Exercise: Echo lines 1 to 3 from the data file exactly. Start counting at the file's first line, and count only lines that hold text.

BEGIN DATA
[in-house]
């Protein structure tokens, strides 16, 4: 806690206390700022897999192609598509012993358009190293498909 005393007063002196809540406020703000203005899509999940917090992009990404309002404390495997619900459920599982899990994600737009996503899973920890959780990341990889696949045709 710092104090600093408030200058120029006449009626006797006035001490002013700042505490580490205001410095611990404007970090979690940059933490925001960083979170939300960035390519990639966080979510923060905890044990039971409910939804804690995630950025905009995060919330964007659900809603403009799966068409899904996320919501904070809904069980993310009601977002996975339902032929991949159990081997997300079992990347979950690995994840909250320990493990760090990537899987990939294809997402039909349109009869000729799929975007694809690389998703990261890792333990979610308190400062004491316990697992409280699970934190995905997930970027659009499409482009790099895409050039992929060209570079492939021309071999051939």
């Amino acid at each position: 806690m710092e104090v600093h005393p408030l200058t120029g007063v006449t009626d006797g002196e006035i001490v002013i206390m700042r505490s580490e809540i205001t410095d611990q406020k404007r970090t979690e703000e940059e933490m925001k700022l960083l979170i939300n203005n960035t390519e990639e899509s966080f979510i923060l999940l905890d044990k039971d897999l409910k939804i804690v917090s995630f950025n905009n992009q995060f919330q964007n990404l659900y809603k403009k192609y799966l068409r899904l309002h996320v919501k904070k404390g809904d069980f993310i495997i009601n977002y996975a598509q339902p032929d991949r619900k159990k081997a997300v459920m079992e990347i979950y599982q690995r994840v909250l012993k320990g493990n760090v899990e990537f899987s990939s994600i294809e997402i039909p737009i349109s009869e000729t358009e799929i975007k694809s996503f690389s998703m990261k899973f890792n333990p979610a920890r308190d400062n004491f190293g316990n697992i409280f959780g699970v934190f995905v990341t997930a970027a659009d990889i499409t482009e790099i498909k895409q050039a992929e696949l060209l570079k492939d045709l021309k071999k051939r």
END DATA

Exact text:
[in-house]
């Protein structure tokens, strides 16, 4: 806690206390700022897999192609598509012993358009190293498909 005393007063002196809540406020703000203005899509999940917090992009990404309002404390495997619900459920599982899990994600737009996503899973920890959780990341990889696949045709 710092104090600093408030200058120029006449009626006797006035001490002013700042505490580490205001410095611990404007970090979690940059933490925001960083979170939300960035390519990639966080979510923060905890044990039971409910939804804690995630950025905009995060919330964007659900809603403009799966068409899904996320919501904070809904069980993310009601977002996975339902032929991949159990081997997300079992990347979950690995994840909250320990493990760090990537899987990939294809997402039909349109009869000729799929975007694809690389998703990261890792333990979610308190400062004491316990697992409280699970934190995905997930970027659009499409482009790099895409050039992929060209570079492939021309071999051939």
């Amino acid at each position: 806690m710092e104090v600093h005393p408030l200058t120029g007063v006449t009626d006797g002196e006035i001490v002013i206390m700042r505490s580490e809540i205001t410095d611990q406020k404007r970090t979690e703000e940059e933490m925001k700022l960083l979170i939300n203005n960035t390519e990639e899509s966080f979510i923060l999940l905890d044990k039971d897999l409910k939804i804690v917090s995630f950025n905009n992009q995060f919330q964007n990404l659900y809603k403009k192609y799966l068409r899904l309002h996320v919501k904070k404390g809904d069980f993310i495997i009601n977002y996975a598509q339902p032929d991949r619900k159990k081997a997300v459920m079992e990347i979950y599982q690995r994840v909250l012993k320990g493990n760090v899990e990537f899987s990939s994600i294809e997402i039909p737009i349109s009869e000729t358009e799929i975007k694809s996503f690389s998703m990261k899973f890792n333990p979610a920890r308190d400062n004491f190293g316990n697992i409280f959780g699970v934190f995905v990341t997930a970027a659009d990889i499409t482009e790099i498909k895409q050039a992929e696949l060209l570079k492939d045709l021309k071999k051939r």